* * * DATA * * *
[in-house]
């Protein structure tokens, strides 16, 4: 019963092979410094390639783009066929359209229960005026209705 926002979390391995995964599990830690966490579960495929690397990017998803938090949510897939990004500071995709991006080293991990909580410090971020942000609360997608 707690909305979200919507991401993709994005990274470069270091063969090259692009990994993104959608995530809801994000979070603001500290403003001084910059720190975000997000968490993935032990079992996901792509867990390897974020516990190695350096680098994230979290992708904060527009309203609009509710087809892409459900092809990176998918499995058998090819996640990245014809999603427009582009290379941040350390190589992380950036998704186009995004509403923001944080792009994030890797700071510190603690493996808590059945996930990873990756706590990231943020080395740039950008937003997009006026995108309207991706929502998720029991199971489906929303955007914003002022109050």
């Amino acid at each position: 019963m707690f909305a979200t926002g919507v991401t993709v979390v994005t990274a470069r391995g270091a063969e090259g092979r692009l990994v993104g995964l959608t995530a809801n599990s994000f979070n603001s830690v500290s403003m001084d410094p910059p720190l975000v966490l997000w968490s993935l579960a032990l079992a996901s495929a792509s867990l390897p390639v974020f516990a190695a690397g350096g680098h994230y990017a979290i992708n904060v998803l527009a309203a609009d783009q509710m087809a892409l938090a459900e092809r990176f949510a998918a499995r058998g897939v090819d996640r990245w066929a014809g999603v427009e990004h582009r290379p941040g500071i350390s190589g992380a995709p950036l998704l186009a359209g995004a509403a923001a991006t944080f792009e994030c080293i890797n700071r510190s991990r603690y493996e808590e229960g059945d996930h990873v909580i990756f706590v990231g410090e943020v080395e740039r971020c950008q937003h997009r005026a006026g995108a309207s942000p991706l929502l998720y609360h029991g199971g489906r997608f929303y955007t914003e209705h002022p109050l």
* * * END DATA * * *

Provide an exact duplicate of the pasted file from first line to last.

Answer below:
[in-house]
């Protein structure tokens, strides 16, 4: 019963092979410094390639783009066929359209229960005026209705 926002979390391995995964599990830690966490579960495929690397990017998803938090949510897939990004500071995709991006080293991990909580410090971020942000609360997608 707690909305979200919507991401993709994005990274470069270091063969090259692009990994993104959608995530809801994000979070603001500290403003001084910059720190975000997000968490993935032990079992996901792509867990390897974020516990190695350096680098994230979290992708904060527009309203609009509710087809892409459900092809990176998918499995058998090819996640990245014809999603427009582009290379941040350390190589992380950036998704186009995004509403923001944080792009994030890797700071510190603690493996808590059945996930990873990756706590990231943020080395740039950008937003997009006026995108309207991706929502998720029991199971489906929303955007914003002022109050």
């Amino acid at each position: 019963m707690f909305a979200t926002g919507v991401t993709v979390v994005t990274a470069r391995g270091a063969e090259g092979r692009l990994v993104g995964l959608t995530a809801n599990s994000f979070n603001s830690v500290s403003m001084d410094p910059p720190l975000v966490l997000w968490s993935l579960a032990l079992a996901s495929a792509s867990l390897p390639v974020f516990a190695a690397g350096g680098h994230y990017a979290i992708n904060v998803l527009a309203a609009d783009q509710m087809a892409l938090a459900e092809r990176f949510a998918a499995r058998g897939v090819d996640r990245w066929a014809g999603v427009e990004h582009r290379p941040g500071i350390s190589g992380a995709p950036l998704l186009a359209g995004a509403a923001a991006t944080f792009e994030c080293i890797n700071r510190s991990r603690y493996e808590e229960g059945d996930h990873v909580i990756f706590v990231g410090e943020v080395e740039r971020c950008q937003h997009r005026a006026g995108a309207s942000p991706l929502l998720y609360h029991g199971g489906r997608f929303y955007t914003e209705h002022p109050l």